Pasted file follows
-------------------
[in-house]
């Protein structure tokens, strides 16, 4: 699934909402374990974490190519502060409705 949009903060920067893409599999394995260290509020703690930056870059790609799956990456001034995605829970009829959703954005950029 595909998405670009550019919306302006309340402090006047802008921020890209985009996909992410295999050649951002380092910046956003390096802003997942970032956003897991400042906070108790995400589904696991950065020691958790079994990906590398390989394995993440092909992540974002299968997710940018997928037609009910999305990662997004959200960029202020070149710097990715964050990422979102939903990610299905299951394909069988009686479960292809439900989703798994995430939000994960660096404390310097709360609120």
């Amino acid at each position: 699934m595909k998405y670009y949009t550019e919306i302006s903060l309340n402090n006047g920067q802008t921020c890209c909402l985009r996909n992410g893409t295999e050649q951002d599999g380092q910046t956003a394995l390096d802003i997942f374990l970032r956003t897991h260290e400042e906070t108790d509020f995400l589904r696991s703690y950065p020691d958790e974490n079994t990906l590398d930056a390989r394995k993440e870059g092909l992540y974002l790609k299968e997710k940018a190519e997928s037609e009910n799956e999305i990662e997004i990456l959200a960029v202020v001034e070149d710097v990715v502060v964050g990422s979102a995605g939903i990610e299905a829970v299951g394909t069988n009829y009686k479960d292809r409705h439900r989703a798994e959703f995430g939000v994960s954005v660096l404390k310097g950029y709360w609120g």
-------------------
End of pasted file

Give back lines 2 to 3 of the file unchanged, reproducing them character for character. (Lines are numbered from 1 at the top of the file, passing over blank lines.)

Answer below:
């Protein structure tokens, strides 16, 4: 699934909402374990974490190519502060409705 949009903060920067893409599999394995260290509020703690930056870059790609799956990456001034995605829970009829959703954005950029 595909998405670009550019919306302006309340402090006047802008921020890209985009996909992410295999050649951002380092910046956003390096802003997942970032956003897991400042906070108790995400589904696991950065020691958790079994990906590398390989394995993440092909992540974002299968997710940018997928037609009910999305990662997004959200960029202020070149710097990715964050990422979102939903990610299905299951394909069988009686479960292809439900989703798994995430939000994960660096404390310097709360609120």
């Amino acid at each position: 699934m595909k998405y670009y949009t550019e919306i302006s903060l309340n402090n006047g920067q802008t921020c890209c909402l985009r996909n992410g893409t295999e050649q951002d599999g380092q910046t956003a394995l390096d802003i997942f374990l970032r956003t897991h260290e400042e906070t108790d509020f995400l589904r696991s703690y950065p020691d958790e974490n079994t990906l590398d930056a390989r394995k993440e870059g092909l992540y974002l790609k299968e997710k940018a190519e997928s037609e009910n799956e999305i990662e997004i990456l959200a960029v202020v001034e070149d710097v990715v502060v964050g990422s979102a995605g939903i990610e299905a829970v299951g394909t069988n009829y009686k479960d292809r409705h439900r989703a798994e959703f995430g939000v994960s954005v660096l404390k310097g950029y709360w609120g």